We Irish look proudly at great cities like New York or Chicago and boast that our forbears built them. Our little island has sent its sons and daughters to all points on the compass to start new lives and to put down roots. Our influence spans the globe in science, engineering, literature and politics. When one looks to France, one sees so many of the great wine dynasties founded by the Irish ‘Wild Geese’. Names like Barton, Phelan and Lynch are all Irish and are now intertwined in the multi-generational success of the French wine trade. We have a lot of which we should be proud.
We love our overseas success. Yet, when I talk to people here in Dublin, so many of us resent foreigners coming here to seek a better life as so many of us have done elsewhere. On a recent taxi ride, I endured the driver’s tirade against “bloody foreigners” coming in and ruining the taxi business. I have to admit that the only way I can stomach this sort of crap is to stoke the fire with comments like “Yes, but the taxi trade used to be so corrupt” and “I believe the Revenue Commissioners are focussing on the taxi business at the moment.” then bring the conversation around to talking about some of my foreign friends, doing well, here in Ireland. I like to throw in a couple of grenades around our Irish habits of tax dodging and laziness too. That usually restores balance, leaving me in good mood and the narrow-minded racist fuming. Happy Days!
One “Bloody Foreigner” making her way here in Dublin is my friend Katia. She hails from France and no sooner had she arrived than she got busy stealing work from us Irish. When she is not earning income, doing a job an Irish person could do, she manages the Irish Food Bloggers Facebook page (Yes, a foreigner running OUR Facebook page). She also writes an excellent blog (that I’m sure an Irish person could do) called Proper Food. She rubs salt into our wounds by being extremely helpful and supportive of the Irish food blogging community. Perhaps it’s because we have so many “Bloody Foreigners” in our food blog group? I don’t know.
So to keep the racism level up where it ought to be, and to get some revenge on the interloping Frenchwomen, I am stealing a dish from them and cooking a French classic, Pâté de Campagne. One irony is that I use Piment d’Espelette to add some flavour. The Piment d’Espelette was a gift from Katia. Espelette being close by her grandmother’s home town (Bloody foreigners, trying to ingratiate themselves by bringing gifts). I also cook it sous vide (more French influence).
Ingredients for my Pâté de Campagne
- 300 gms chicken livers
- 425 gms pork shoulder
- 550 gms pork belly
- 500 gms streaky bacon
- 60 gms pistachios
- 3 teaspoons of red peppercorns
- 1 teaspoon of juniper berries
- 2 teaspoons of Piment d’Espelette
- 3 cloves of good garlic
- 2 eggs
- A large glass of white wine
- An equally large glass of Cognac
There is a fair deal of chopping in preparation for this dish. Roll up your sleeves and get stuck straight in. I tend to do the cutting in ascending order of sloppiness.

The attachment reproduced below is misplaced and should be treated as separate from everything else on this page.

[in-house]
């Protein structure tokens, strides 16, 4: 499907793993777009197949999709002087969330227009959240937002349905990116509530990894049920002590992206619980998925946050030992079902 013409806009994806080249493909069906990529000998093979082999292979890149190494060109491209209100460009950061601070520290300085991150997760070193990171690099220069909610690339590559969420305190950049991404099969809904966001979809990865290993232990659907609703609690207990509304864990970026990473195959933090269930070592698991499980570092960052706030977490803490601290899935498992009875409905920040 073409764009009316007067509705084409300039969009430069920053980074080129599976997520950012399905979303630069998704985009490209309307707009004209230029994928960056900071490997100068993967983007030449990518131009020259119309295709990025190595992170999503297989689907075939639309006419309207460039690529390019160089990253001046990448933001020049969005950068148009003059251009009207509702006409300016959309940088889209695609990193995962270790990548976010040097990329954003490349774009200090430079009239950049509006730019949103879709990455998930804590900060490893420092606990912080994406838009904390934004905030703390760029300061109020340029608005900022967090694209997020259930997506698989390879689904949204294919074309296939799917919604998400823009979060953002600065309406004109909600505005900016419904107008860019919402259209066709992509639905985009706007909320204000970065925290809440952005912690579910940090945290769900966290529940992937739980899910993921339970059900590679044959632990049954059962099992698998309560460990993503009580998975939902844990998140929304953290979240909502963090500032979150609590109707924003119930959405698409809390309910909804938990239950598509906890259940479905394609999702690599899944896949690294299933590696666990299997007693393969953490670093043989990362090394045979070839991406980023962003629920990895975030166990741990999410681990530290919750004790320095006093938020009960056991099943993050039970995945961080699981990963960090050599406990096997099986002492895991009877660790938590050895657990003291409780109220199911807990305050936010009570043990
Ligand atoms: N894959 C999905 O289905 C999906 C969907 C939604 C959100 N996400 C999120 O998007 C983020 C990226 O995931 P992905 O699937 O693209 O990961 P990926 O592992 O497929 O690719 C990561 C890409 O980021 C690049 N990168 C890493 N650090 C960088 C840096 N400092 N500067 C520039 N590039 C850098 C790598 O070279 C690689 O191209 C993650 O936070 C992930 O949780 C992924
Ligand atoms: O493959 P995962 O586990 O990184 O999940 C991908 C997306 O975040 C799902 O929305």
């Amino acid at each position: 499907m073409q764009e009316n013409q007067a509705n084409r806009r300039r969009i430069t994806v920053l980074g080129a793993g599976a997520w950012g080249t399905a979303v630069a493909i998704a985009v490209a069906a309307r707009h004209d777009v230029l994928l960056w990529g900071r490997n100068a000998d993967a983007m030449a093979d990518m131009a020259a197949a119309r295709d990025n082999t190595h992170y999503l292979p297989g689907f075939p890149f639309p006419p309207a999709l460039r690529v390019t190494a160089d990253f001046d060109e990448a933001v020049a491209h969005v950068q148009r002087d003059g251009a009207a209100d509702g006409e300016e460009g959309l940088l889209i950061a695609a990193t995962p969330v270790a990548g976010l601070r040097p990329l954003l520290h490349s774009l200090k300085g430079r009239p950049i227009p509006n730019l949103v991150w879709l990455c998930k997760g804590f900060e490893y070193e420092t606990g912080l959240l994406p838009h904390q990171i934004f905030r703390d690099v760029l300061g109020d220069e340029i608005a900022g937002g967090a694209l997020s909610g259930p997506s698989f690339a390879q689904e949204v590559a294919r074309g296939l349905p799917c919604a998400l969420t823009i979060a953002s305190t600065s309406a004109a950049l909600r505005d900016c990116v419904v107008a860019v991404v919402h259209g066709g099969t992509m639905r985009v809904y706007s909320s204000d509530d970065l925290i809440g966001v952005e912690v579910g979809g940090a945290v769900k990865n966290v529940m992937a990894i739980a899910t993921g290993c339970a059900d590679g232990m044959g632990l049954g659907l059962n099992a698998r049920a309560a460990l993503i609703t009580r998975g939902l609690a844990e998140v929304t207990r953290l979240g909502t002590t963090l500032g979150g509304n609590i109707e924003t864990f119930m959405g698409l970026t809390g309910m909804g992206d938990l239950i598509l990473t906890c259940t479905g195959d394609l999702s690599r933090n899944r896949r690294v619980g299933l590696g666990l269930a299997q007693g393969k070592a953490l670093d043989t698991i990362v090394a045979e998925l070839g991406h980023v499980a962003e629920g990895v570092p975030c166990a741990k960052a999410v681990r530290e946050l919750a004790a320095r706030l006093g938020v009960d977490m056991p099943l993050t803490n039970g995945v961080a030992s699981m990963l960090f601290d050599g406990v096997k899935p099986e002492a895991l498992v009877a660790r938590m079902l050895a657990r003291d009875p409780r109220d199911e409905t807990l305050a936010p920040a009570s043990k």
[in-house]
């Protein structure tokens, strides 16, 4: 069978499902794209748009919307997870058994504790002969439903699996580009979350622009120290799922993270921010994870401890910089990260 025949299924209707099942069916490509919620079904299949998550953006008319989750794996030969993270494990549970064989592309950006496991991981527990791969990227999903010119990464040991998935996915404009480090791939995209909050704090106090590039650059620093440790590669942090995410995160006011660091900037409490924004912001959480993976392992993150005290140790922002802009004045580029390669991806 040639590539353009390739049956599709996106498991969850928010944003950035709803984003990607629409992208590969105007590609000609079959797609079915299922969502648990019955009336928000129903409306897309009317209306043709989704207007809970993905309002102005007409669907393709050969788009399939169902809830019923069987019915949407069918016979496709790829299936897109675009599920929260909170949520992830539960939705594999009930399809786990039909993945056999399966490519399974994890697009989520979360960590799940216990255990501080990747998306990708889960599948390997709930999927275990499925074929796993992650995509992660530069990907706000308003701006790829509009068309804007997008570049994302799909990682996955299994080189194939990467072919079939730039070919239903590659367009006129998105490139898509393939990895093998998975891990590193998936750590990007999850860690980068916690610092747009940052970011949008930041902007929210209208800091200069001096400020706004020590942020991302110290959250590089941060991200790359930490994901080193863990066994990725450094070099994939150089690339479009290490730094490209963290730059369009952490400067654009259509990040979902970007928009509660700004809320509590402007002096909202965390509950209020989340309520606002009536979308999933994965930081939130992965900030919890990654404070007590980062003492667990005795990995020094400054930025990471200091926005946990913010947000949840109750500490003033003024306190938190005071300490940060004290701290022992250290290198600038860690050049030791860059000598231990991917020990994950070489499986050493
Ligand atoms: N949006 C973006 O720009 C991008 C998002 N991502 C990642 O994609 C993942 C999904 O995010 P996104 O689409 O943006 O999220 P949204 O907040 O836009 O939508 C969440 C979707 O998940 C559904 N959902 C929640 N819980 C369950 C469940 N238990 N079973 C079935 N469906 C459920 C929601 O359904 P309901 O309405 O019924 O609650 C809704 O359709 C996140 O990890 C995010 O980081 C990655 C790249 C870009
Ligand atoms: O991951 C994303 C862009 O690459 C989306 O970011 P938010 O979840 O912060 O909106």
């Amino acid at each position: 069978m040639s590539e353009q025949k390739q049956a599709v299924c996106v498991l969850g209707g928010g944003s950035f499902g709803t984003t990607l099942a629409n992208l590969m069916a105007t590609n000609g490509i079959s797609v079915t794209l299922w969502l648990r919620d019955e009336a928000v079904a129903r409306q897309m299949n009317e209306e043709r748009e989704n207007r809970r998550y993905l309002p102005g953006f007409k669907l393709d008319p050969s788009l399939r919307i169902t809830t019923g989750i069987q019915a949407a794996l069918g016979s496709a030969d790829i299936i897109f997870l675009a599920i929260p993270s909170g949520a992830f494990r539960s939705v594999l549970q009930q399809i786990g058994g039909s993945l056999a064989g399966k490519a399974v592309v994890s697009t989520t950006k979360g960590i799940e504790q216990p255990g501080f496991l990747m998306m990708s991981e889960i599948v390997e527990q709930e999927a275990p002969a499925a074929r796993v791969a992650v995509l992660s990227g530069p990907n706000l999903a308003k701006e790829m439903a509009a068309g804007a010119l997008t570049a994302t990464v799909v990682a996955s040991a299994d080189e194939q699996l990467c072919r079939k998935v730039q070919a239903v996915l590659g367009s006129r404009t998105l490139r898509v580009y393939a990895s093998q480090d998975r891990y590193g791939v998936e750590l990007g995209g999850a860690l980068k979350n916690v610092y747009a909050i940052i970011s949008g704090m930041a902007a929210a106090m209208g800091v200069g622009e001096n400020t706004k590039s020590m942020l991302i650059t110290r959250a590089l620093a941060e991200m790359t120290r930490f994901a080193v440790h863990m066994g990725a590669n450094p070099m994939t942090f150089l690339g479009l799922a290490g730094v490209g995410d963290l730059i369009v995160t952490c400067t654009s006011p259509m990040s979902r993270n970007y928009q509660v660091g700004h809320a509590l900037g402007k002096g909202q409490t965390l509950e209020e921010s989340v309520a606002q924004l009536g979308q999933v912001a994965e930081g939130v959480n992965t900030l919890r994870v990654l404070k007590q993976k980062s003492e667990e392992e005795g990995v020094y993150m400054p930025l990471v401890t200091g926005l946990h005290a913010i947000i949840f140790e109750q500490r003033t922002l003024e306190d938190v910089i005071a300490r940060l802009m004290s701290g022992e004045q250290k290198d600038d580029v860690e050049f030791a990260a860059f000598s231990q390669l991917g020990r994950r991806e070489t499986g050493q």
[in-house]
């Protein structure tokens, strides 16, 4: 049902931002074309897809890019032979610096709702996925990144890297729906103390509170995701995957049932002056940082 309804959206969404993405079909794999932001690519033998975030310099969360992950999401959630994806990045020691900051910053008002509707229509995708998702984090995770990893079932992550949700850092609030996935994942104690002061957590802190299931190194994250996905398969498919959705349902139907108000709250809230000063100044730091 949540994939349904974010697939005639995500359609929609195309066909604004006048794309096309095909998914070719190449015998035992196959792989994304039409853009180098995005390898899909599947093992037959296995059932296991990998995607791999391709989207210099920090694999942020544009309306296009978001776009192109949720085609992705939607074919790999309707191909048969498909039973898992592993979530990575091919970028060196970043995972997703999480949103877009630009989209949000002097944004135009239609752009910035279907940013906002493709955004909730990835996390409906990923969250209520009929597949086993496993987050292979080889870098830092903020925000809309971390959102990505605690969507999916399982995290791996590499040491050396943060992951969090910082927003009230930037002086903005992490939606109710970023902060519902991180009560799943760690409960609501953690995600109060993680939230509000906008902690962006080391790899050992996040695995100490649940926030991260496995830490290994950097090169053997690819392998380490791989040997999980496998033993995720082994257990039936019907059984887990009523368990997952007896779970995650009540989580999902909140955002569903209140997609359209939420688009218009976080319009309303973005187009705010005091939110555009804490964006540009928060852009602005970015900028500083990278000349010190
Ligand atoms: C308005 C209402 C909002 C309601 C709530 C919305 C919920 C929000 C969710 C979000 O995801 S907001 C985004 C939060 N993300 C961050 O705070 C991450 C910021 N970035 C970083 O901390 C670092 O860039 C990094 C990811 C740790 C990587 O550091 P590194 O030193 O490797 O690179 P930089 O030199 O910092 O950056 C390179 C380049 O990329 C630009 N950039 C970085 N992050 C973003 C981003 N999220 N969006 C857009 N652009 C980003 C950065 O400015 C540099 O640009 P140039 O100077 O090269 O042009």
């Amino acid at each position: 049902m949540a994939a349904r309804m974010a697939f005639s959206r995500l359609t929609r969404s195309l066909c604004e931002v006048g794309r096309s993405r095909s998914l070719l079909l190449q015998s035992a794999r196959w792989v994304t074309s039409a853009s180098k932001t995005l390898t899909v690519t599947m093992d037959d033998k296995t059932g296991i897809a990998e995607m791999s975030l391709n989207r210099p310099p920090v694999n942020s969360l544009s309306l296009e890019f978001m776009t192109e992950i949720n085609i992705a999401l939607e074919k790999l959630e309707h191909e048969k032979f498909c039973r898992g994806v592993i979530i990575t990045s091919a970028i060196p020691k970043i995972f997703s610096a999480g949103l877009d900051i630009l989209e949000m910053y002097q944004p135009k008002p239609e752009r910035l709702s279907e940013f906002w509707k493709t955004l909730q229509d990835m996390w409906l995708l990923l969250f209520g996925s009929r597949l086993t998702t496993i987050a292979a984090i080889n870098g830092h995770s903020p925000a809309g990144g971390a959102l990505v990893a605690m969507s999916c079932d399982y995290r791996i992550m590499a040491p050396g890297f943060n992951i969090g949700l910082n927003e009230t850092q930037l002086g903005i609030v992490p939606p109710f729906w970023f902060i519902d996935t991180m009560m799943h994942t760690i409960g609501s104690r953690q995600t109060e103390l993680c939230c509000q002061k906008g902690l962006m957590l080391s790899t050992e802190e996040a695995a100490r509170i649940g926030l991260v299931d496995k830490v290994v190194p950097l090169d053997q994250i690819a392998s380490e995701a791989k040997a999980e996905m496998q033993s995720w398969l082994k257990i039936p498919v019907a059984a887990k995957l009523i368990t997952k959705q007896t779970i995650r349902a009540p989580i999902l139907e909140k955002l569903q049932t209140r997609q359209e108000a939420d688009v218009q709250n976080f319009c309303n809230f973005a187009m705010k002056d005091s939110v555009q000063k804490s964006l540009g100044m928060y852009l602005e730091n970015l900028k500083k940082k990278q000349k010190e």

Skin and dice the pork. Keep as much of the fat as you can. Fat equals flavour!
Slice the pork shoulder into small pieces. Trim the bacon of its rind. Reserve enough to line two loaf tins. Slice the rest up small. Then prepare the chicken livers (the very sloppy bit of this exercise). Cut out the hard connective parts and discard. Slice the balance up nice and small.
Throw everything that has been chopped into a big bowl. Shell the nuts. Crack the eggs. Crush the juniper berries.
Mix the wine and brandy in a saucepan.
Bring this to a simmer and set fire to the mixture. Stay back to avoid burning your eyebrows. Burn off the alcohol until there is none left. The alcohol will not improve the flavour of the pâté when cooked sous vide.
Add everything (except the lining bacon) to the big mixing bowl.
Season with salt and pepper and get your hands in there and mix it as evenly as possible.
Line two loaf tins with cling film, leaving enough to comfortably wrap around the top. Then line the loaf tins with the bacon slices. Add the mixture until the tin is nearly full.
Tap the tins on the work surface to get any air pockets out. Fold over the bacon and add another strip if needed to complete the wrap.
Wrap in the clingfilm. Then vacuum seal the lot.
Place it in a sous vide bath at 65ºC for 5 hours. It may be cooked sooner but giving it 5 hours won’t do it any harm. I’d rather not take any chances. When it is cooked, cool it in an ice bath and then leave it in the fridge overnight. Then you can open it up. There will be a deal of jelly around it. This can be scraped off before serving this delicious dish to any foreigners or other people who happen to be at your table.
The eagle-eyed amongst you will have notice that this is only Part 1. In Part 2, I get to have a go at not only the French but some Mexicans who have infiltrated our lovely isle, bringing their own brand of generosity and pleasantry to try to erode our natural racism. Bloody Foreigners!